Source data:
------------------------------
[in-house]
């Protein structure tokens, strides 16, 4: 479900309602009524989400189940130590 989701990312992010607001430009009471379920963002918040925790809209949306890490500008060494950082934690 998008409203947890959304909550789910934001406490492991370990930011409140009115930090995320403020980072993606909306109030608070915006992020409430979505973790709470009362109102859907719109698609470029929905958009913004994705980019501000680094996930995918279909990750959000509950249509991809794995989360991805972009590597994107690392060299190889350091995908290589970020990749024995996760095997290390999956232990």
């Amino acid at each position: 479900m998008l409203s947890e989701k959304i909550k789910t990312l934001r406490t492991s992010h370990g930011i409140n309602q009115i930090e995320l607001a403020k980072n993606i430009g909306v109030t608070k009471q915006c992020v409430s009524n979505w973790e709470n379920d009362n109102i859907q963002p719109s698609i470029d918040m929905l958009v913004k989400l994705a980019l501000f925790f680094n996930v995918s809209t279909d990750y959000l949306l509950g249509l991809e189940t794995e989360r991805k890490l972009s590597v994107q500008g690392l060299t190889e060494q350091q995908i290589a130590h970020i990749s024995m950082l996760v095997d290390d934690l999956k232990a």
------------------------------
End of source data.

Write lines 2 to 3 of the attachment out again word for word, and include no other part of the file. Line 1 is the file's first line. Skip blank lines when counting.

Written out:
């Protein structure tokens, strides 16, 4: 479900309602009524989400189940130590 989701990312992010607001430009009471379920963002918040925790809209949306890490500008060494950082934690 998008409203947890959304909550789910934001406490492991370990930011409140009115930090995320403020980072993606909306109030608070915006992020409430979505973790709470009362109102859907719109698609470029929905958009913004994705980019501000680094996930995918279909990750959000509950249509991809794995989360991805972009590597994107690392060299190889350091995908290589970020990749024995996760095997290390999956232990």
């Amino acid at each position: 479900m998008l409203s947890e989701k959304i909550k789910t990312l934001r406490t492991s992010h370990g930011i409140n309602q009115i930090e995320l607001a403020k980072n993606i430009g909306v109030t608070k009471q915006c992020v409430s009524n979505w973790e709470n379920d009362n109102i859907q963002p719109s698609i470029d918040m929905l958009v913004k989400l994705a980019l501000f925790f680094n996930v995918s809209t279909d990750y959000l949306l509950g249509l991809e189940t794995e989360r991805k890490l972009s590597v994107q500008g690392l060299t190889e060494q350091q995908i290589a130590h970020i990749s024995m950082l996760v095997d290390d934690l999956k232990a």